A word of warning at the beginning: This post is about C++ and not about C! So whatever you read here may not necessarily apply to C. Nevertheless you may have a look Sugih’s page which features are in C. Besides I’m not going to explain what references and pointers are.
While working on the KIARA project writing C++11 code I was faced with the task of passing variables to functions which will not alter these. Or pure getter methods. And after reading a post about C++ constness I was left with more questions than really understanding. A quick search revealed thorough FAQ about const usage in C++. Here I’d like to make a short round-up of it.
How to read
First of all, read it from right-to-left. For instance
int const* const p would be read as “p is a constant pointer to a constant int”.
A few examples
string const& s
Let’s say you read something like this:
void MyClass::func (std::string const& s);
So reading from right-to-left this would say “s is reference to a constant std::string”. This implies that
func is not going to modify
s. But keep in mind that you may have a dangling reference here, especially if you work with multi-threaded code. If this would be a pointer instead of a reference it is still possible the pointer to be NULL.
string* const s
void MyClass::func (std::string* const s);
Again, read from right-to-left: “s is a constant pointer to a string”.
s may be modified (the object itself) but
s may not point to a different object. As you may have already noticed it’s not that hard to read when you stick to the “read from right-to-left” rule.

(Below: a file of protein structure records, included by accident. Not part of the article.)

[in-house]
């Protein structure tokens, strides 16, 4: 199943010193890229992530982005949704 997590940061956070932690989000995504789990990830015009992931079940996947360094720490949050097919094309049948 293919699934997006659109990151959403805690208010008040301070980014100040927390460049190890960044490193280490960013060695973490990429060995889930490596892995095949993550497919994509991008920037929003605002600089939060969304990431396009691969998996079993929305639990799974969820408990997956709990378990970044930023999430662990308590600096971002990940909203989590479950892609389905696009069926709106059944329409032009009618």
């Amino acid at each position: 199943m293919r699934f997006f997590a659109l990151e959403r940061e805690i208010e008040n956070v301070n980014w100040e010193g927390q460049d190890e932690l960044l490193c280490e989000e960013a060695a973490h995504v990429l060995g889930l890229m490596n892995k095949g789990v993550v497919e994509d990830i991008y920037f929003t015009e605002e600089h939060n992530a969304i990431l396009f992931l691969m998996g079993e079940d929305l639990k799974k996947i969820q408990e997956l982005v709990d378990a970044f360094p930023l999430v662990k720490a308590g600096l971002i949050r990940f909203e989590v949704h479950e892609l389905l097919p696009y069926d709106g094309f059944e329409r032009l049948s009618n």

string const* const s
void MyClass::func (std::string const* const s);
This would read “s is a constant pointer to a constant string” and therefore the function guarantees (respectively the compiler enforces it) that the content of
s may not be changed nor may
s point to a different object.
Obviously some signatures mean the same thing:
void MyClass::func (const std::string& s); // you may know this from C void MyClass::func (std::string const& s); void MyClass::func (const std::string* s); void MyClass::func (std::string const* s); // equivalent void MyClass::func (std::string* const s); // Pitfall: NOT equivalent
Now, it doesn’t matter which version you use but is more a decision you have to make. If previously written code opts for one variant you should for the sake of consistency use the same way.
Methods that do not change its object
When you write a pure getter method you may want to tell your compiler that the following code may not change the object itself.
std::string const& MyClass::func () const;
The last const indicates that this function may not alter its objects data.
C++ is not a language you master in a few hours of training, C++ is like meditating and takes daily training.